Tahoe’s glamorous history
February 7, 2013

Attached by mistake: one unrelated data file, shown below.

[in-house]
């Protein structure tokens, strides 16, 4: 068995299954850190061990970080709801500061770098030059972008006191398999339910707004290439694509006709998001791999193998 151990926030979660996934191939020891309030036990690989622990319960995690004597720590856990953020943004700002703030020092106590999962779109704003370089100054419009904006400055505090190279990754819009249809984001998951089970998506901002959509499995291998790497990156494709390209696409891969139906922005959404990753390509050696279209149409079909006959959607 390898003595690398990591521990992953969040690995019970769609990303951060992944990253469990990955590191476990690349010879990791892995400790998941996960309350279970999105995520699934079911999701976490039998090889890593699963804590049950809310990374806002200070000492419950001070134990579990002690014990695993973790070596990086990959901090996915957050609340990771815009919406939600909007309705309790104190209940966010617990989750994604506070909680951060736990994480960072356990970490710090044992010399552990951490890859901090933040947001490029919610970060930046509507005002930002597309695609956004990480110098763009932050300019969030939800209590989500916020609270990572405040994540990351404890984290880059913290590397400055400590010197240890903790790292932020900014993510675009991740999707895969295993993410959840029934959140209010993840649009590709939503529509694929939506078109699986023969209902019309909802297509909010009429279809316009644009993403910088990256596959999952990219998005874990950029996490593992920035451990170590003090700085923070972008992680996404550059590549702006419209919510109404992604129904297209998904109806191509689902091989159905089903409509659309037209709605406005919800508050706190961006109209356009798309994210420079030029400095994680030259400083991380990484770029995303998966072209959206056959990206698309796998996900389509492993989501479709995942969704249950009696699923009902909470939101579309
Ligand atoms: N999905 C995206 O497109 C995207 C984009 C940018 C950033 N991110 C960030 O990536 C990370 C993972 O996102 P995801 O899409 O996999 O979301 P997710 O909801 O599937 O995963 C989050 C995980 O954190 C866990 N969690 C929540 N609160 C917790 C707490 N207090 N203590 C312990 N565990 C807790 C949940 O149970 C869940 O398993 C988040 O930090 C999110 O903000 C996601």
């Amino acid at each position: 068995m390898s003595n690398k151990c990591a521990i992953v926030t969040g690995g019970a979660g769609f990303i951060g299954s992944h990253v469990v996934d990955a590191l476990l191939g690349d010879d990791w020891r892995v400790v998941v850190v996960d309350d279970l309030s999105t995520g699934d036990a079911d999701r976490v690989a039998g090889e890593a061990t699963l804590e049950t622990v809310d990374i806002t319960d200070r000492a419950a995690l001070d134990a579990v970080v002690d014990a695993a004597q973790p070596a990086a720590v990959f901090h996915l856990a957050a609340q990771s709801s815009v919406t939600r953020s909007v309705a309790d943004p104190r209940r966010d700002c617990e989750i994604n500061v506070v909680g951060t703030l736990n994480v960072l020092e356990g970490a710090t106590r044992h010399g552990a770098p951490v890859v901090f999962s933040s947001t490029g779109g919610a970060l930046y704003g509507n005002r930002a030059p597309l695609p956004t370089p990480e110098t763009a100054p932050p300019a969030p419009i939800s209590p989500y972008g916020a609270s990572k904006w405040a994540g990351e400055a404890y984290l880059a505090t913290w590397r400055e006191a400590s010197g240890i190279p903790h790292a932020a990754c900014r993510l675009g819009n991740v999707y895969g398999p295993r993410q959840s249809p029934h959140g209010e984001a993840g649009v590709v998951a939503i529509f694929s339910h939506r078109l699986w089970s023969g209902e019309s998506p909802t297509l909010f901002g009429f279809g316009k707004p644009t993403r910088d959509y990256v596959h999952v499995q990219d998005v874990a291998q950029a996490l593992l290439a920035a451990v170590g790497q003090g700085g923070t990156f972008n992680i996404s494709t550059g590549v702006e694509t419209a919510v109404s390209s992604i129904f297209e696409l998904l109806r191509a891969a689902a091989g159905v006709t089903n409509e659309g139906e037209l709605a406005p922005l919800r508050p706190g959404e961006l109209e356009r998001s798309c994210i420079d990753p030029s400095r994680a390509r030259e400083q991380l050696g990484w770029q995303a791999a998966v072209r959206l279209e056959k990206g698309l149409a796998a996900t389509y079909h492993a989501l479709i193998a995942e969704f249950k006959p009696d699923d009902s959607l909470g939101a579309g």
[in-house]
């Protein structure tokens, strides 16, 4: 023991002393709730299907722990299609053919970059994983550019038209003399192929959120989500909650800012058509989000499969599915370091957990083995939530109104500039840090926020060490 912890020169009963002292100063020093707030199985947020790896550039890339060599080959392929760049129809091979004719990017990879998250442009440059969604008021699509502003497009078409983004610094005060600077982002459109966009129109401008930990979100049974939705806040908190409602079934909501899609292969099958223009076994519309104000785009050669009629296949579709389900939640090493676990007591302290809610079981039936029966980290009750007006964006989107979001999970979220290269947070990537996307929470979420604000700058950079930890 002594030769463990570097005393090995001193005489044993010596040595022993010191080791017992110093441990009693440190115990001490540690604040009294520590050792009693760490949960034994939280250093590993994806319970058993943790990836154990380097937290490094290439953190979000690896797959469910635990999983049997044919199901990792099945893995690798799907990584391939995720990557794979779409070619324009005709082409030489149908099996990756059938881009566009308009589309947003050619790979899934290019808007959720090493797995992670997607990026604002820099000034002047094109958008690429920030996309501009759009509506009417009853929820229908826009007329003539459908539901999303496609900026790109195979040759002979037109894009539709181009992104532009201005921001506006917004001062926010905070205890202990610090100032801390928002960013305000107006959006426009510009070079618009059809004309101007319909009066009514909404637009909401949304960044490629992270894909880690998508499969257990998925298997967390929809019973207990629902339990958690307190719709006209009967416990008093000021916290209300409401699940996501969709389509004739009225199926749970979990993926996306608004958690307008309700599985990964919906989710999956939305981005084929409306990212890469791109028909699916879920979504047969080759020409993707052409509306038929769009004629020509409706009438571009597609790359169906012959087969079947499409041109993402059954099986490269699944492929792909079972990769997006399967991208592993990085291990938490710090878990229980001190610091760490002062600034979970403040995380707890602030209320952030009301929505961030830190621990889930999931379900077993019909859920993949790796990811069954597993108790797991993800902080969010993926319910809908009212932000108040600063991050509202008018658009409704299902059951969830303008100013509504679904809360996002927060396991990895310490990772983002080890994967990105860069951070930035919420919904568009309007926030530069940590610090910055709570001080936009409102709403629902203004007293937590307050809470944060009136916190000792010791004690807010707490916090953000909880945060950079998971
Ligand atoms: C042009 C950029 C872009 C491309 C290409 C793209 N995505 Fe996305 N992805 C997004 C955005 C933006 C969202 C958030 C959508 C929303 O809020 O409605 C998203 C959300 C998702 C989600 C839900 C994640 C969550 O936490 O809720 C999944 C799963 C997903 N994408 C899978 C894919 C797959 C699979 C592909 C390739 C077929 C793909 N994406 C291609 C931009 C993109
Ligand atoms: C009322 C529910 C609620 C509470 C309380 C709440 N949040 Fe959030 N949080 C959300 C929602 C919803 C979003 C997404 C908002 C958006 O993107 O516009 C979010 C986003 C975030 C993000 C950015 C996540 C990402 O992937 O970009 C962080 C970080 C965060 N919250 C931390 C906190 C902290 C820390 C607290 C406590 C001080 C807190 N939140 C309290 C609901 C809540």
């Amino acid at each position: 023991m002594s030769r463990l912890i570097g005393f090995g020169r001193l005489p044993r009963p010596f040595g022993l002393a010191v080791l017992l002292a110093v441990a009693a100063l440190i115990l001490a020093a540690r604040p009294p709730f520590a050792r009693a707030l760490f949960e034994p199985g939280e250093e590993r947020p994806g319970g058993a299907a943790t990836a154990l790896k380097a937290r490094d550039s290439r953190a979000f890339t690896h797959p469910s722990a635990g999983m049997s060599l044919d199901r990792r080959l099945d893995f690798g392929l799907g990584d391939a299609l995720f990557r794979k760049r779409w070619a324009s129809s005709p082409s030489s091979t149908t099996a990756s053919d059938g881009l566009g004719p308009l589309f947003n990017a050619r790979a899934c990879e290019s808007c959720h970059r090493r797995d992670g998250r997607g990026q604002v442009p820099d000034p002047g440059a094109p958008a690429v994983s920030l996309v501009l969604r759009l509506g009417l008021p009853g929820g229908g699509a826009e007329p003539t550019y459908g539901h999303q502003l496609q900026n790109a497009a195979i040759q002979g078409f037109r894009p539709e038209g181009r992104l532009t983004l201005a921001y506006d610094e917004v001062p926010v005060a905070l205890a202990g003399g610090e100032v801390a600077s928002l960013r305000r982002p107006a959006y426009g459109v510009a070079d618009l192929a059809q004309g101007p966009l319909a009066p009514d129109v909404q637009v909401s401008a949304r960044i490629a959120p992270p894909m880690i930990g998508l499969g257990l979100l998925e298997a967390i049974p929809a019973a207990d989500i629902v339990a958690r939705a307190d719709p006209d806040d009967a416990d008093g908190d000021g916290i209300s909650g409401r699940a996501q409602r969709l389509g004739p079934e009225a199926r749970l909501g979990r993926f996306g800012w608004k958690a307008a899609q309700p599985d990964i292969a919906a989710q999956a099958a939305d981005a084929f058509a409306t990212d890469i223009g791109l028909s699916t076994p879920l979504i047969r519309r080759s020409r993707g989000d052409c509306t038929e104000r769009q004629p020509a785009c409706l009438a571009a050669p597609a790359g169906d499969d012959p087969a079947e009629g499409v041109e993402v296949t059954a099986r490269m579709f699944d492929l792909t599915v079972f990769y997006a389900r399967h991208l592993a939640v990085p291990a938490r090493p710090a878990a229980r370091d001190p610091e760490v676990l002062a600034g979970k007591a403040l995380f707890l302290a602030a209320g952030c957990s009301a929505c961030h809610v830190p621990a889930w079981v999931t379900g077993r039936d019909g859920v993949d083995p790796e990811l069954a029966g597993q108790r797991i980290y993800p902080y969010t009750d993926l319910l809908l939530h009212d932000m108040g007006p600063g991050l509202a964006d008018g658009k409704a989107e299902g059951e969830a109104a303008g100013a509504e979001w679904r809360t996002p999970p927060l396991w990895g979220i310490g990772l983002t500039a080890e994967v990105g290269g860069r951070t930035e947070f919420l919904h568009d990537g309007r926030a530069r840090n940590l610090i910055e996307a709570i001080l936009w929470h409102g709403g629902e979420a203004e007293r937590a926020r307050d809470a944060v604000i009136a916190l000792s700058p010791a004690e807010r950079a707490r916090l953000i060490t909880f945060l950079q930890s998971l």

Manny Munoz started styling hair in the South Shore at a time when singing legends like Frank Sinatra would saunter through the salon doors and Elvis Presley could electrify the city. “You never knew in this town who you would run into,” Munoz said. “Tahoe’s lost that human touch. It’s all so corporate. It’s not friendly like it used to be.” Munoz moved to Tahoe in November 1974 because his wife, Pam, wanted to live in the mountains. He worked odd jobs around Stateline for six months before landing a job at Jerome’s Hair Fashion salon in Harrah’s Lake Tahoe. For a young man raised by Mexican immigrants in Southern California, the casinos represented what Munoz called “the big time.” A glitzy stream of celebrities flowed through the South Shore, many of whom passed in front of Munoz’s mirror. He styled Jane Morgan’s hair — the American singer asked him to travel the world as her personal hair dresser, but Munoz refused on account of his wife — and Barbara Sinatra became one of his most loyal customers. Her husband liked one of Munoz’s drawings so much he hung the image in his office, but Munoz was careful to avoid any mention of Marilyn Monroe within earshot of Barbara Sinatra. “She was really pretty, really sweet and really classy,” Munoz said of the former model and Frank Sinatra’s fourth and final wife. An autographed photograph of the Sinatras hangs by Munoz’s chair in the Emerald Bay Hair & Nail Salon, the shop where he currently works. Just above the image is a framed photo from Neil Sedaka thanking Munoz for his work in a thick, black scrawl. The wife of the singer and composer came to Munoz to style her hair, but she maintained her aloofness. Some famous people were just like that, Munoz said, but most of them were cordial and kind. “She wouldn’t break down and talk to me. I was too nosy,” he remembered with a smile. Munoz saw Bette Midler stroll the casino floor on a film shoot, and heard Tom Jones open for Caesar’s showroom. He cut the hair of Harvey Gross’ wife and admired the fancy cars the casino magnet would exhibit downtown. The Killebrews, a family that changed the face of the the local ski industry, were some of his best clients. Margaret Park Pruett, a member of one of Tahoe original families, passed through his salon chair, while actress Jeanette Nolan would visit him before any South Shore parties. He watched Cher and her entourage light up the dance floor. “I never planned it, it just happened to me. They liked my work. I had fun doing the hair. Otherwise I wouldn’t have met all these people,” Munoz said. It was a gilded era of entertainment in Tahoe’s history, and drug use went hand in hand with the electric nightlife. A fashion model once left three lines of cocaine on Munoz’s mirror —it was his tip —while women would occasionally invite him into the hotel room. One particularly memorable client offered him “elephant tranquilizer” wrapped in a joint and invited him to relax on the bed before styling her hair. “It sounded kind of fishy to me,” Munoz said. Munoz skipped the party and came home to his wife, a woman he said supported him throughout his career. It was Pam Munoz who convinced him to pursue cosmetology and to leave Pasadena for the high country. She served as Munoz’s model during hairstyle competitions and helped him open their own shop in 1992 near Stateline. “If it weren’t for her, I wouldn’t be here. She was the brains of the family,” Munoz said.The couple called the salon Manny’s Hairloom, but the Marriott tore the building down when the new hotel went up. Munoz went back to styling hair at other people’s shops, a dark period he called “very depressing.” He met Julie Waller, owner of the Emerald Bay Hair Salon, five years ago and now works part time at Waller’s salon. “He’s a character,” Waller said. “He’s a lot of fun. He has a very caring heart. He takes such good care of his little old clients, some of whom have been with him for 100 years.” Munoz picked up one of his longtime customers, Trudy Greenough, Wednesday from her home on Pioneer Trail. Since Greenough’s husband passed away, Munoz drives the retired Lake Tahoe Unified School District teacher to Emerald Bay to style her hair. Neither can remember when they met, but Greenough said she would follow Munoz every time he transferred shops. When Munoz’s wife passed away in 2009, he wanted to commemorate her memory, so he bound a series of his historic drawings in a calendar and dedicated the piece to Pam Munoz. The images take the viewer back to the city’s early days, showing what sites in Tahoe and Virginia City looked like at the start of the 20th century. Munoz started drawing when he was 15 years old, but it remained a hobby as hair styling became his career. He plans to print one more calendar next year to mark his 75th birthday and celebrate his wife’s memory. “I wanted to do something with her name on it. I had told her to wait for me. They say when you marry, pick a good wife so she’ll take you to heaven. And she was wonderful,” Munoz said.